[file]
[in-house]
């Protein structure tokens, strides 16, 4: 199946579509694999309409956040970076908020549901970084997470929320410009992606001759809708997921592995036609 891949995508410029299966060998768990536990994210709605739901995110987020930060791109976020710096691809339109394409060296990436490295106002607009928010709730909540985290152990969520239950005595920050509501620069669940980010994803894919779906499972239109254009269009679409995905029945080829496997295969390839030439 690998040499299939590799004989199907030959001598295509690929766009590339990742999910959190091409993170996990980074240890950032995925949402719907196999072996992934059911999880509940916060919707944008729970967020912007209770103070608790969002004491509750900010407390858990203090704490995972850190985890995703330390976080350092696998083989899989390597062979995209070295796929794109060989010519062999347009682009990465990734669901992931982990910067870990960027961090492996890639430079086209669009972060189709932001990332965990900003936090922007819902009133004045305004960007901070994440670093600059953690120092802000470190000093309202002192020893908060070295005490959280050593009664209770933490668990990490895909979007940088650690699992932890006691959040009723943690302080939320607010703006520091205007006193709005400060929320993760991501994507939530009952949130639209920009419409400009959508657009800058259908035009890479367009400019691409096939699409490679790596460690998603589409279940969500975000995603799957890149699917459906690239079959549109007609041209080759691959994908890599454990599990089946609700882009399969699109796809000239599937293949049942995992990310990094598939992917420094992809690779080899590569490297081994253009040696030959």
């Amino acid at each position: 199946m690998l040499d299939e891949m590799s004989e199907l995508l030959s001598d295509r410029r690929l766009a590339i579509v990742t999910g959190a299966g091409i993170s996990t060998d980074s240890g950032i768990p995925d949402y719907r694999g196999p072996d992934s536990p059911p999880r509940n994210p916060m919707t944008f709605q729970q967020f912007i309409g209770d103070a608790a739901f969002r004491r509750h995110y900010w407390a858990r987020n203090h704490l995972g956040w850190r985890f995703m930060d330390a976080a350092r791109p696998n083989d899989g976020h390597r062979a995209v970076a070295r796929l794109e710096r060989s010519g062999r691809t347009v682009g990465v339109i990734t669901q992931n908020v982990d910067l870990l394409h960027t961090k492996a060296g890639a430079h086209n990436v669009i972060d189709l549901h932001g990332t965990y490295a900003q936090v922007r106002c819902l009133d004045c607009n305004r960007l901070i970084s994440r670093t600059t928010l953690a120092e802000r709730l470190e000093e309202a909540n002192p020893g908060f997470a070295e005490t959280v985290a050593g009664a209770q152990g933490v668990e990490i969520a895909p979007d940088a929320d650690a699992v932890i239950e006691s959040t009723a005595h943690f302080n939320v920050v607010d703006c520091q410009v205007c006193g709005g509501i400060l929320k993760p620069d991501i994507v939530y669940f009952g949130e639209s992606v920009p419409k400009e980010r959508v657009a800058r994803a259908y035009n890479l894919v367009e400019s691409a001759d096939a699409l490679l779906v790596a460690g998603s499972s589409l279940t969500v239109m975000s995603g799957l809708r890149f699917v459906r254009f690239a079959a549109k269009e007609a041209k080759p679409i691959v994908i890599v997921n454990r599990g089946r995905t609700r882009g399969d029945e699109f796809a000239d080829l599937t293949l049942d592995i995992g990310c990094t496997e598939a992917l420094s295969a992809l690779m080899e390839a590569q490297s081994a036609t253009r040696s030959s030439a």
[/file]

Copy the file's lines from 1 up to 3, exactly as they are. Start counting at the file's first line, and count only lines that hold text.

[in-house]
């Protein structure tokens, strides 16, 4: 199946579509694999309409956040970076908020549901970084997470929320410009992606001759809708997921592995036609 891949995508410029299966060998768990536990994210709605739901995110987020930060791109976020710096691809339109394409060296990436490295106002607009928010709730909540985290152990969520239950005595920050509501620069669940980010994803894919779906499972239109254009269009679409995905029945080829496997295969390839030439 690998040499299939590799004989199907030959001598295509690929766009590339990742999910959190091409993170996990980074240890950032995925949402719907196999072996992934059911999880509940916060919707944008729970967020912007209770103070608790969002004491509750900010407390858990203090704490995972850190985890995703330390976080350092696998083989899989390597062979995209070295796929794109060989010519062999347009682009990465990734669901992931982990910067870990960027961090492996890639430079086209669009972060189709932001990332965990900003936090922007819902009133004045305004960007901070994440670093600059953690120092802000470190000093309202002192020893908060070295005490959280050593009664209770933490668990990490895909979007940088650690699992932890006691959040009723943690302080939320607010703006520091205007006193709005400060929320993760991501994507939530009952949130639209920009419409400009959508657009800058259908035009890479367009400019691409096939699409490679790596460690998603589409279940969500975000995603799957890149699917459906690239079959549109007609041209080759691959994908890599454990599990089946609700882009399969699109796809000239599937293949049942995992990310990094598939992917420094992809690779080899590569490297081994253009040696030959």
């Amino acid at each position: 199946m690998l040499d299939e891949m590799s004989e199907l995508l030959s001598d295509r410029r690929l766009a590339i579509v990742t999910g959190a299966g091409i993170s996990t060998d980074s240890g950032i768990p995925d949402y719907r694999g196999p072996d992934s536990p059911p999880r509940n994210p916060m919707t944008f709605q729970q967020f912007i309409g209770d103070a608790a739901f969002r004491r509750h995110y900010w407390a858990r987020n203090h704490l995972g956040w850190r985890f995703m930060d330390a976080a350092r791109p696998n083989d899989g976020h390597r062979a995209v970076a070295r796929l794109e710096r060989s010519g062999r691809t347009v682009g990465v339109i990734t669901q992931n908020v982990d910067l870990l394409h960027t961090k492996a060296g890639a430079h086209n990436v669009i972060d189709l549901h932001g990332t965990y490295a900003q936090v922007r106002c819902l009133d004045c607009n305004r960007l901070i970084s994440r670093t600059t928010l953690a120092e802000r709730l470190e000093e309202a909540n002192p020893g908060f997470a070295e005490t959280v985290a050593g009664a209770q152990g933490v668990e990490i969520a895909p979007d940088a929320d650690a699992v932890i239950e006691s959040t009723a005595h943690f302080n939320v920050v607010d703006c520091q410009v205007c006193g709005g509501i400060l929320k993760p620069d991501i994507v939530y669940f009952g949130e639209s992606v920009p419409k400009e980010r959508v657009a800058r994803a259908y035009n890479l894919v367009e400019s691409a001759d096939a699409l490679l779906v790596a460690g998603s499972s589409l279940t969500v239109m975000s995603g799957l809708r890149f699917v459906r254009f690239a079959a549109k269009e007609a041209k080759p679409i691959v994908i890599v997921n454990r599990g089946r995905t609700r882009g399969d029945e699109f796809a000239d080829l599937t293949l049942d592995i995992g990310c990094t496997e598939a992917l420094s295969a992809l690779m080899e390839a590569q490297s081994a036609t253009r040696s030959s030439a």